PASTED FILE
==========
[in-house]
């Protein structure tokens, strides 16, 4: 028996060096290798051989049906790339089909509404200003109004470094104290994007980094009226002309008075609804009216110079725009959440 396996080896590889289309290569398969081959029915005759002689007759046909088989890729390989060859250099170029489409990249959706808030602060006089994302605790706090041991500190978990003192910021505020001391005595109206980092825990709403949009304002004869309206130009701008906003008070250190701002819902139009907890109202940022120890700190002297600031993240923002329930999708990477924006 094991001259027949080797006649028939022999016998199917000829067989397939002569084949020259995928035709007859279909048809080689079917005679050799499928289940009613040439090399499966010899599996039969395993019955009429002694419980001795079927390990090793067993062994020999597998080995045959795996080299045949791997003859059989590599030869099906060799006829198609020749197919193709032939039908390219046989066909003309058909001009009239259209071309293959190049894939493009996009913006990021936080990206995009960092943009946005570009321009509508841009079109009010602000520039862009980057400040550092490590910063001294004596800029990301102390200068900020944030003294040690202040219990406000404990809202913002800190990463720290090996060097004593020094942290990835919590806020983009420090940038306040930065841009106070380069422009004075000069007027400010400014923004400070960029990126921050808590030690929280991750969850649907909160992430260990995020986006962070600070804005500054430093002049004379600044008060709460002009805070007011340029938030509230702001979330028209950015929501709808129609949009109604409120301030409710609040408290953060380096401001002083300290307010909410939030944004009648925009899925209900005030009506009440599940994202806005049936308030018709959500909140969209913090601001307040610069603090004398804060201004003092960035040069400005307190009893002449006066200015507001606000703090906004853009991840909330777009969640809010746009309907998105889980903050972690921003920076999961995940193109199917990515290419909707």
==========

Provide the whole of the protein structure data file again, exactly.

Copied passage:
[in-house]
């Protein structure tokens, strides 16, 4: 028996060096290798051989049906790339089909509404200003109004470094104290994007980094009226002309008075609804009216110079725009959440 396996080896590889289309290569398969081959029915005759002689007759046909088989890729390989060859250099170029489409990249959706808030602060006089994302605790706090041991500190978990003192910021505020001391005595109206980092825990709403949009304002004869309206130009701008906003008070250190701002819902139009907890109202940022120890700190002297600031993240923002329930999708990477924006 094991001259027949080797006649028939022999016998199917000829067989397939002569084949020259995928035709007859279909048809080689079917005679050799499928289940009613040439090399499966010899599996039969395993019955009429002694419980001795079927390990090793067993062994020999597998080995045959795996080299045949791997003859059989590599030869099906060799006829198609020749197919193709032939039908390219046989066909003309058909001009009239259209071309293959190049894939493009996009913006990021936080990206995009960092943009946005570009321009509508841009079109009010602000520039862009980057400040550092490590910063001294004596800029990301102390200068900020944030003294040690202040219990406000404990809202913002800190990463720290090996060097004593020094942290990835919590806020983009420090940038306040930065841009106070380069422009004075000069007027400010400014923004400070960029990126921050808590030690929280991750969850649907909160992430260990995020986006962070600070804005500054430093002049004379600044008060709460002009805070007011340029938030509230702001979330028209950015929501709808129609949009109604409120301030409710609040408290953060380096401001002083300290307010909410939030944004009648925009899925209900005030009506009440599940994202806005049936308030018709959500909140969209913090601001307040610069603090004398804060201004003092960035040069400005307190009893002449006066200015507001606000703090906004853009991840909330777009969640809010746009309907998105889980903050972690921003920076999961995940193109199917990515290419909707």